Indie Ogden Review – Joseph at the Zig
If you’re the musical-theater type, you’ve probably seen Joseph and the Amazing Technicolor Dreamcoat more times than you can count. It’s insanely popular, and with good reason. The songs are fun and catchy and the story is a family-friendly plot with universal themes. And the music and dancing styles— from disco to western, island reggae to rock-n-roll— literally offer something for everyone.
Based on the biblical story of the coat of many colors, the musical we know today as Joseph was the brainchild musical theater legends Andrew Lloyd Weber and Tim Rice. First performed in 1970 at a private college in New York, Joseph was immediately well received and became an instant hit across the East coast college scene. It went on to become one of the most popular musicals in the U.S. and Britain. And it’s kept its momentum in theaters everywhere for more than 30 years.
But you’ll be hard pressed to have as much fun watching it as you will at Ogden’s own “The Zig.”
Being an Indie Ogden cool kid, I was lucky enough to get score row seats for Joseph at The Ziegfeld Theater, an old movie-theater turned playhouse at the top of 40th street. I’ve seen productions of Joseph nearly a half-dozen times, but I swear to you, hearing a story from the bible was never this much fun.
Within seconds of open curtain, Morgan Parry had the audience captivated as the story’s narrator. Her powerhouse voice and her dazzling stage presence kept the house engaged and propelled the story into action from beginning to end. And if I hadn’t seen the show previously, I’d have to wonder if Jason Baldwin wasn’t Joseph himself, straight from biblical times and living incarnate right here in O-town. The pureness of his facial expressions and his smooth singing voice conveyed perfectly the innocent hope of Jacob’s favorite son. These two in the show’s leading roles left me in awe of an onstage chemistry magic I haven’t seen since high-school drama class.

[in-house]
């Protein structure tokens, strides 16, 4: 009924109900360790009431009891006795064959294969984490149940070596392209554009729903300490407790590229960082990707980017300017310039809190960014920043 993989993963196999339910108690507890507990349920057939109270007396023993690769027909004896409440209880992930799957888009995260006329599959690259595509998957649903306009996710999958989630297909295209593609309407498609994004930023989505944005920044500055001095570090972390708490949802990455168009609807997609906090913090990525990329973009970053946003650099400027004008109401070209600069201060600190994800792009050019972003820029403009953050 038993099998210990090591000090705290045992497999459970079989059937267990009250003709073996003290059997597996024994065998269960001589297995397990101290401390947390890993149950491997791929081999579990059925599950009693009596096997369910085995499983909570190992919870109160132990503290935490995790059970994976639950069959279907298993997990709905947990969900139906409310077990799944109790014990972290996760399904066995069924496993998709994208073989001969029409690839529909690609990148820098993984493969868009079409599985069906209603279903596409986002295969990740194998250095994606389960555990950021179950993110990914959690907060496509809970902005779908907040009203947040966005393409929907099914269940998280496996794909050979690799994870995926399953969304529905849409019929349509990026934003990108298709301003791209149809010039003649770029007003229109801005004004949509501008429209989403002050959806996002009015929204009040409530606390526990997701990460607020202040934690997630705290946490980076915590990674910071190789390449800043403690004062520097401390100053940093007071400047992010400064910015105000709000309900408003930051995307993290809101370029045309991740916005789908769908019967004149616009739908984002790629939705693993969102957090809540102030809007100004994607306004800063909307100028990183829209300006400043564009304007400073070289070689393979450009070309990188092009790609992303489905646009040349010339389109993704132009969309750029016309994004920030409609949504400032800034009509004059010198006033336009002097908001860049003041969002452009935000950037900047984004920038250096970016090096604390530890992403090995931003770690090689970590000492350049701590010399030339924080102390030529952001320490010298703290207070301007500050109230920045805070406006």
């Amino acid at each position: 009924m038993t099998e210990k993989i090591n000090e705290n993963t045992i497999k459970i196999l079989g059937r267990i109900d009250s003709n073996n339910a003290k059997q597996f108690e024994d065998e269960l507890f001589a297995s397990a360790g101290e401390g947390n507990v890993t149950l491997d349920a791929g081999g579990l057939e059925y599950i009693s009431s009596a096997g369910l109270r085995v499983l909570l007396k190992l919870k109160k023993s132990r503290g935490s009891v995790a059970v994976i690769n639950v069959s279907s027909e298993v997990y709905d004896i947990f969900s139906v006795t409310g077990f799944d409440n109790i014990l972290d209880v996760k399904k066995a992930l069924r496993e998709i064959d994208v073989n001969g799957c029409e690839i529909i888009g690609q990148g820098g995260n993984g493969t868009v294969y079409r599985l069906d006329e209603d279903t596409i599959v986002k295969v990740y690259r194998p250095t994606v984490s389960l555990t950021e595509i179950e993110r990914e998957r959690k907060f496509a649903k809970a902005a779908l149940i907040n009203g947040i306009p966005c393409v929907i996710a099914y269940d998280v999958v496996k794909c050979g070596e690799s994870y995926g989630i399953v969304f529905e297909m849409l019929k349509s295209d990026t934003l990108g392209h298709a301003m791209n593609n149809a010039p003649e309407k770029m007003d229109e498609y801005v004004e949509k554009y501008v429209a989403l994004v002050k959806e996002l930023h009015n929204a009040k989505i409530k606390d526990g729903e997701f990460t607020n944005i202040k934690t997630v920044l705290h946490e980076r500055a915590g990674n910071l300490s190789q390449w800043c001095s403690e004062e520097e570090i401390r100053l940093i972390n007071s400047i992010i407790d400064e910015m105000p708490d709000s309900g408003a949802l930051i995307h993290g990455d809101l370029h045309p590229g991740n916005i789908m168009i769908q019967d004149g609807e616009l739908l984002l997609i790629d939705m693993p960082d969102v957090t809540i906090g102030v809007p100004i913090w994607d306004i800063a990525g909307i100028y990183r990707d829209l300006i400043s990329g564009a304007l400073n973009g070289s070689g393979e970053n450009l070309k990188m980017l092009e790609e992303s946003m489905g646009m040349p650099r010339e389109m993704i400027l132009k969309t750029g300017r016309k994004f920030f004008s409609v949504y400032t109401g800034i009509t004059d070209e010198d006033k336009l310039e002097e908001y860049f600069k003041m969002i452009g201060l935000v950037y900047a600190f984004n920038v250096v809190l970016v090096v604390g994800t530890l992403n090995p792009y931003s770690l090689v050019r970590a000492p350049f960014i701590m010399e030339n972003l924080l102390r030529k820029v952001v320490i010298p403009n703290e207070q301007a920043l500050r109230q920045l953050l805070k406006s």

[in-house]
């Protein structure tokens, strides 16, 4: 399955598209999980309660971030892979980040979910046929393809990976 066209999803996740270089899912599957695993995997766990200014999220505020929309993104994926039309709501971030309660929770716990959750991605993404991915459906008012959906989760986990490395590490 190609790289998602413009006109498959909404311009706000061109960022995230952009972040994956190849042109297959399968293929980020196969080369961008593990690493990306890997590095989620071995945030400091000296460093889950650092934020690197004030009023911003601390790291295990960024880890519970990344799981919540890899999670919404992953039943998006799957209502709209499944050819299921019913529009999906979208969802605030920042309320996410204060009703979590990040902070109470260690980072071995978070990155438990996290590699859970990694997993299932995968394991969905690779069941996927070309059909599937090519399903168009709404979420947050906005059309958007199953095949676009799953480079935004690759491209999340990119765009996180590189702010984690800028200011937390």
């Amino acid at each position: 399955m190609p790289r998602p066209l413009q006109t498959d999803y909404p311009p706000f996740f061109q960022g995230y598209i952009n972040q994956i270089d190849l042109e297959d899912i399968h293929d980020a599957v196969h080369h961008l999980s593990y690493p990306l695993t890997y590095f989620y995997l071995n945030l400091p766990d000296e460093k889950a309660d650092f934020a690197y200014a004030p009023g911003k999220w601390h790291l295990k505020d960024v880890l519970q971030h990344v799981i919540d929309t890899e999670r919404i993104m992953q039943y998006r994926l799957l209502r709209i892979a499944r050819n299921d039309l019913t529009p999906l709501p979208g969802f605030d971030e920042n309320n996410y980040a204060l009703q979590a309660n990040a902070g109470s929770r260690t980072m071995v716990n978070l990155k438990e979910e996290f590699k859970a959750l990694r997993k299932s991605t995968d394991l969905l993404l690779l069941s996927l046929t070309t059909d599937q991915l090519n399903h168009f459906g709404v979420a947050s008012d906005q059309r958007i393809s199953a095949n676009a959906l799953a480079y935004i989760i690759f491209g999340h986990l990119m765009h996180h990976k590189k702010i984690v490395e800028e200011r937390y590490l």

If the lead roles weren’t so perfectly cast, the supporting actors could have stolen the show. Brian Farnsworth as Dan, (one of Joseph’s brothers) was both hilarious and sincere in his performance of Those Canaan Days. In this scene, Joseph’s twelve brothers sing of their remorse at betraying their beloved brother in a style worthy of Les Miserables, only slightly more sarcastic. Also noteworthy was Quinn Kapetanov’s performance as a pharaoh worthy of Elvis’s shiniest jumpsuit, and Ashley Davis as the sultry and Chicago-esque Potiphar’s wife. All sarcastic pokes at pop-culture aside, the acting in this show was remarkable.
I feel I need to mention choreography, because it too had show-stealing potential. It’s been awhile since my musical theater days, but not so long that I can’t remember how acting and dancing and staying together with a group is pain to the brain (not to mention the ego.) But during this performance I watched hands and torsos and feet in perfect synchronicity and rhythm that made the combination of it all seem perfectly natural. The choreography, like the rest of the show, was near flawless.
If you’ve never seen Joseph and aren’t the religious type, don’t be shyed away by the fact that it’s has biblical origins. This ain’t your Father’s bible study. It is a story of faith, yes. But it’s also about favoritism, sibling-rivalry, revenge, justice, sarcasm, hope, forgiveness and destiny, all wrapped up in a package of music and dancing so eclectic it will have even the most serious critics singing in the shower.
Joseph and the Amazing Technicolor Dreamcoat is the very definition of something for everyone, and the folks at Ziegfeld will wow you with their stunning performance of this timeless show. Don’t miss it!
Joseph and the Amazing Technicolor Dreamcoat plays at the Zig through late September. Click here for show times and ticket info.
The Ziegfeld Theater
3934 South Washington Blvd.